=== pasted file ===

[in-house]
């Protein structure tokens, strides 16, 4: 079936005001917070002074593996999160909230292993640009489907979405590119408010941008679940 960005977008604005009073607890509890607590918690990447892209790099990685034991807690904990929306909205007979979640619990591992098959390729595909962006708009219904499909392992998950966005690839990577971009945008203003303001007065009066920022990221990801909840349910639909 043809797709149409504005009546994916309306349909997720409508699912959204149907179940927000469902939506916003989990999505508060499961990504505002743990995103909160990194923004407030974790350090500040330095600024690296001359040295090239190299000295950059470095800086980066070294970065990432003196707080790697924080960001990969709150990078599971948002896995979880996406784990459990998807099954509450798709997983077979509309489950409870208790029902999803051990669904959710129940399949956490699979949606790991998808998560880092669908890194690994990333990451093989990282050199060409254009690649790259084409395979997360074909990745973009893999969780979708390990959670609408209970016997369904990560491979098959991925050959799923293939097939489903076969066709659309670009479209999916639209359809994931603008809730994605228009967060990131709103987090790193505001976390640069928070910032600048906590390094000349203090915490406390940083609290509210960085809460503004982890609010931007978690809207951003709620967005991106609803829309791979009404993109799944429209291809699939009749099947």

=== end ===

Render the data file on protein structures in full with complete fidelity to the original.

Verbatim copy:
[in-house]
């Protein structure tokens, strides 16, 4: 079936005001917070002074593996999160909230292993640009489907979405590119408010941008679940 960005977008604005009073607890509890607590918690990447892209790099990685034991807690904990929306909205007979979640619990591992098959390729595909962006708009219904499909392992998950966005690839990577971009945008203003303001007065009066920022990221990801909840349910639909 043809797709149409504005009546994916309306349909997720409508699912959204149907179940927000469902939506916003989990999505508060499961990504505002743990995103909160990194923004407030974790350090500040330095600024690296001359040295090239190299000295950059470095800086980066070294970065990432003196707080790697924080960001990969709150990078599971948002896995979880996406784990459990998807099954509450798709997983077979509309489950409870208790029902999803051990669904959710129940399949956490699979949606790991998808998560880092669908890194690994990333990451093989990282050199060409254009690649790259084409395979997360074909990745973009893999969780979708390990959670609408209970016997369904990560491979098959991925050959799923293939097939489903076969066709659309670009479209999916639209359809994931603008809730994605228009967060990131709103987090790193505001976390640069928070910032600048906590390094000349203090915490406390940083609290509210960085809460503004982890609010931007978690809207951003709620967005991106609803829309791979009404993109799944429209291809699939009749099947």